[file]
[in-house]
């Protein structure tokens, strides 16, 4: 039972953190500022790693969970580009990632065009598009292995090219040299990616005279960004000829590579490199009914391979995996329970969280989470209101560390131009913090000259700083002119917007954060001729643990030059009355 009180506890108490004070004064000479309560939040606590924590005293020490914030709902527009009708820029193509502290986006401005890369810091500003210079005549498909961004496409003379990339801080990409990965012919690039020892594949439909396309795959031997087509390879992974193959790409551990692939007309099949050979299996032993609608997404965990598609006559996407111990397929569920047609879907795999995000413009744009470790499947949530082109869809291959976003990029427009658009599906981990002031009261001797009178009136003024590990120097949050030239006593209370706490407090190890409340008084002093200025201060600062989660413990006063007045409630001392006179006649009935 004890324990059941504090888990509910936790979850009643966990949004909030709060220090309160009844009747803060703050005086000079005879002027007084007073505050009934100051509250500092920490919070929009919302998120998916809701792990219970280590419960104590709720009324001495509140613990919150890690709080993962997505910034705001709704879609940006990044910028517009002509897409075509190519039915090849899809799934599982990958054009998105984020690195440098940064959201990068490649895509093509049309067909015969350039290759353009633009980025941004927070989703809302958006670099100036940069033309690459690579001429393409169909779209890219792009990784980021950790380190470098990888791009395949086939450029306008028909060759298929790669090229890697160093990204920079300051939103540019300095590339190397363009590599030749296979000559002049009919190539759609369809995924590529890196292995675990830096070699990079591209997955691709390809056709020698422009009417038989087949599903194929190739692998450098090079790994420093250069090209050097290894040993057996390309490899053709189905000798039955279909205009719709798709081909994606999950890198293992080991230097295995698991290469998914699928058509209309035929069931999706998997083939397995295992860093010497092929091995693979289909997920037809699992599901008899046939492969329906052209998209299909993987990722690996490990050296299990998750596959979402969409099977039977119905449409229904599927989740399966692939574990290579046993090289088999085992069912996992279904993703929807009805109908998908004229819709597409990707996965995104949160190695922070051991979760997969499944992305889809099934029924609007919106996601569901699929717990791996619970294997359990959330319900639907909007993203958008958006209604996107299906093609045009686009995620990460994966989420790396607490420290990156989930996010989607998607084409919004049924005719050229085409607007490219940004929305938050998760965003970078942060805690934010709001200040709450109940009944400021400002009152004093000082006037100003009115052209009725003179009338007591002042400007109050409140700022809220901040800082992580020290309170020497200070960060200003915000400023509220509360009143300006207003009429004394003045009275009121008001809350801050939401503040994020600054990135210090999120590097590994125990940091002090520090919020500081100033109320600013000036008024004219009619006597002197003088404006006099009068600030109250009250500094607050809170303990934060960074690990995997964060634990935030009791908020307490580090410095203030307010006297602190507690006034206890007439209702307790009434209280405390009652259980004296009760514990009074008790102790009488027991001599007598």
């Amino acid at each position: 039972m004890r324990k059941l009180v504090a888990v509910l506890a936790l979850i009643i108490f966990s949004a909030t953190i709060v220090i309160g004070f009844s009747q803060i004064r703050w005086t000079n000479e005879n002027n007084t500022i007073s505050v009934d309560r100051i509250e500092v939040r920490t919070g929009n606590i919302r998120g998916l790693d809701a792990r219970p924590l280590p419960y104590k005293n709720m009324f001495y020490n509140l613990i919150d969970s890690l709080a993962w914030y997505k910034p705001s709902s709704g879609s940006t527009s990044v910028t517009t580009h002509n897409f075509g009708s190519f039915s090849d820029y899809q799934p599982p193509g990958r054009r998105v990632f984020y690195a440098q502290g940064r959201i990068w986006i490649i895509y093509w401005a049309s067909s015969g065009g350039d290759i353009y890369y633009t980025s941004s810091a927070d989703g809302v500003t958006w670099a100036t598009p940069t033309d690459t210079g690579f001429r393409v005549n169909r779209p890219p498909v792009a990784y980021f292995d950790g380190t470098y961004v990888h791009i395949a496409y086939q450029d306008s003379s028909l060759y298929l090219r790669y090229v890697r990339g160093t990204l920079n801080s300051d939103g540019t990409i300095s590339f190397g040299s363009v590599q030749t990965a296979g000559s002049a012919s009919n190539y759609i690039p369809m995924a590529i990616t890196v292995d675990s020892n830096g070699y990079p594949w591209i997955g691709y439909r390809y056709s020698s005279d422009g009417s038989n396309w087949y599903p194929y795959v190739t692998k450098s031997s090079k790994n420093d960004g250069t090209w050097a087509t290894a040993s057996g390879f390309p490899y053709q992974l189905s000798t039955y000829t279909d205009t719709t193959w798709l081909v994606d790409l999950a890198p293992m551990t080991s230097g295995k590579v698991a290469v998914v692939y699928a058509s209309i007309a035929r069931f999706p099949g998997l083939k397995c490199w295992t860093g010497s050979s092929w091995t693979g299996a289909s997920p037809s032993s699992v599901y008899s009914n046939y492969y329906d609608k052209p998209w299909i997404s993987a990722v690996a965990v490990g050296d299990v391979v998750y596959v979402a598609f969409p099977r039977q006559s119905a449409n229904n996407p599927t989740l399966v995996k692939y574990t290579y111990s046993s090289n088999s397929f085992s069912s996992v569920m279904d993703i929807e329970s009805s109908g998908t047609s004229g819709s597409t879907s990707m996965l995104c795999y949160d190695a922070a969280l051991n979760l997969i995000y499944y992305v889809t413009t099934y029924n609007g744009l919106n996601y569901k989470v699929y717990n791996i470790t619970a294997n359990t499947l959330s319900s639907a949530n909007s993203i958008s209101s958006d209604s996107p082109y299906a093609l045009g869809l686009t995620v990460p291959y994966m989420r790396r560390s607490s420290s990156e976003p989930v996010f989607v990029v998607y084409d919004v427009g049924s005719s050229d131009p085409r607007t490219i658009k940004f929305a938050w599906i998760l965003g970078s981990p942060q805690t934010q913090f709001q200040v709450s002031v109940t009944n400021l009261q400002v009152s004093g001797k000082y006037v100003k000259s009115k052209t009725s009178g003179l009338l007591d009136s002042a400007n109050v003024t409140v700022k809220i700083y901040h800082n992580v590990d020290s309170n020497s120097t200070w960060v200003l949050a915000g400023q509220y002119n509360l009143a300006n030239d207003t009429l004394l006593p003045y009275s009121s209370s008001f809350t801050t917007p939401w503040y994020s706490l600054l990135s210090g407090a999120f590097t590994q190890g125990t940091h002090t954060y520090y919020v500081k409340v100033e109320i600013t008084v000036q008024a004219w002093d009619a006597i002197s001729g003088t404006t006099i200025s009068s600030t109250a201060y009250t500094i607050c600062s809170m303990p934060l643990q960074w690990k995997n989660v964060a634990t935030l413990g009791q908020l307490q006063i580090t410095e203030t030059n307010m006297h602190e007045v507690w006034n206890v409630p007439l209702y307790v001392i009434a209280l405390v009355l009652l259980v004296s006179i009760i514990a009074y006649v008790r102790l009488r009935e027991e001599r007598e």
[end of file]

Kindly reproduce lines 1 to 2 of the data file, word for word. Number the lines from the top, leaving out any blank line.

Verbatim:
[in-house]
């Protein structure tokens, strides 16, 4: 039972953190500022790693969970580009990632065009598009292995090219040299990616005279960004000829590579490199009914391979995996329970969280989470209101560390131009913090000259700083002119917007954060001729643990030059009355 009180506890108490004070004064000479309560939040606590924590005293020490914030709902527009009708820029193509502290986006401005890369810091500003210079005549498909961004496409003379990339801080990409990965012919690039020892594949439909396309795959031997087509390879992974193959790409551990692939007309099949050979299996032993609608997404965990598609006559996407111990397929569920047609879907795999995000413009744009470790499947949530082109869809291959976003990029427009658009599906981990002031009261001797009178009136003024590990120097949050030239006593209370706490407090190890409340008084002093200025201060600062989660413990006063007045409630001392006179006649009935 004890324990059941504090888990509910936790979850009643966990949004909030709060220090309160009844009747803060703050005086000079005879002027007084007073505050009934100051509250500092920490919070929009919302998120998916809701792990219970280590419960104590709720009324001495509140613990919150890690709080993962997505910034705001709704879609940006990044910028517009002509897409075509190519039915090849899809799934599982990958054009998105984020690195440098940064959201990068490649895509093509049309067909015969350039290759353009633009980025941004927070989703809302958006670099100036940069033309690459690579001429393409169909779209890219792009990784980021950790380190470098990888791009395949086939450029306008028909060759298929790669090229890697160093990204920079300051939103540019300095590339190397363009590599030749296979000559002049009919190539759609369809995924590529890196292995675990830096070699990079591209997955691709390809056709020698422009009417038989087949599903194929190739692998450098090079790994420093250069090209050097290894040993057996390309490899053709189905000798039955279909205009719709798709081909994606999950890198293992080991230097295995698991290469998914699928058509209309035929069931999706998997083939397995295992860093010497092929091995693979289909997920037809699992599901008899046939492969329906052209998209299909993987990722690996490990050296299990998750596959979402969409099977039977119905449409229904599927989740399966692939574990290579046993090289088999085992069912996992279904993703929807009805109908998908004229819709597409990707996965995104949160190695922070051991979760997969499944992305889809099934029924609007919106996601569901699929717990791996619970294997359990959330319900639907909007993203958008958006209604996107299906093609045009686009995620990460994966989420790396607490420290990156989930996010989607998607084409919004049924005719050229085409607007490219940004929305938050998760965003970078942060805690934010709001200040709450109940009944400021400002009152004093000082006037100003009115052209009725003179009338007591002042400007109050409140700022809220901040800082992580020290309170020497200070960060200003915000400023509220509360009143300006207003009429004394003045009275009121008001809350801050939401503040994020600054990135210090999120590097590994125990940091002090520090919020500081100033109320600013000036008024004219009619006597002197003088404006006099009068600030109250009250500094607050809170303990934060960074690990995997964060634990935030009791908020307490580090410095203030307010006297602190507690006034206890007439209702307790009434209280405390009652259980004296009760514990009074008790102790009488027991001599007598």